The US Supreme Court prohibits a sports professional association from imposing conditions on its members as it violates antitrust law (NCAA / Alston)

Some “Twinkling of the Eye” Thoughts on NCAA v. Alston* The Supreme Court’s decision in Nat’l Collegiate Athletic Ass’n v. Alston, Nos. 20-512 and 20-520, 2021 WL 2519036, (U.S. June 21, 2021) is a boost for the Antitrust Division’s commitment to prosecute what it calls naked “wage fixing” and “no poach” agreements. In the prosecutions it has brought to date (still in the early stages) defendants have argued that the rule of reason, not the per se rule, should apply, because the courts do not have sufficient experience with wage fixing and/or no poach to put them in the class of per se violations. One of the cases being litigated is United States v. Jindal, Case 4:20-cr-00358 (E.D. Tx). In a recent brief opposing the defendant’s motion to dismiss the indictment, the government recounts the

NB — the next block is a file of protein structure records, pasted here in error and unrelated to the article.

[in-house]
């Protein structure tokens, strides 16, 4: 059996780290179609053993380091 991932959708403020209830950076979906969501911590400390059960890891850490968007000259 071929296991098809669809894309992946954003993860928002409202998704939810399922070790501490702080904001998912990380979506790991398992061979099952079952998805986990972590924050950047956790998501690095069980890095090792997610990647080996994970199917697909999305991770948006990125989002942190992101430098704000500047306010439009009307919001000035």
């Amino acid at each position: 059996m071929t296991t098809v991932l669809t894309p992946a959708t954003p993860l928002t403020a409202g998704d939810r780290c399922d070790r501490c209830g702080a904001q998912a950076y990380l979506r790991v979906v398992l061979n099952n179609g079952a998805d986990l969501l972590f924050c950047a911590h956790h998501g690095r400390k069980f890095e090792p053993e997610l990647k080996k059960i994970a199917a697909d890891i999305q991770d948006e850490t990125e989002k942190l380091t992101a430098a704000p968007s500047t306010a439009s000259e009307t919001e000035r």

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Robert E. Connolly, The US Supreme Court prohibits a sports professional association from imposing conditions on its members as it violates antitrust law (NCAA / Alston), 21 June 2021, e-Competitions June 2021, Art. N° 101328

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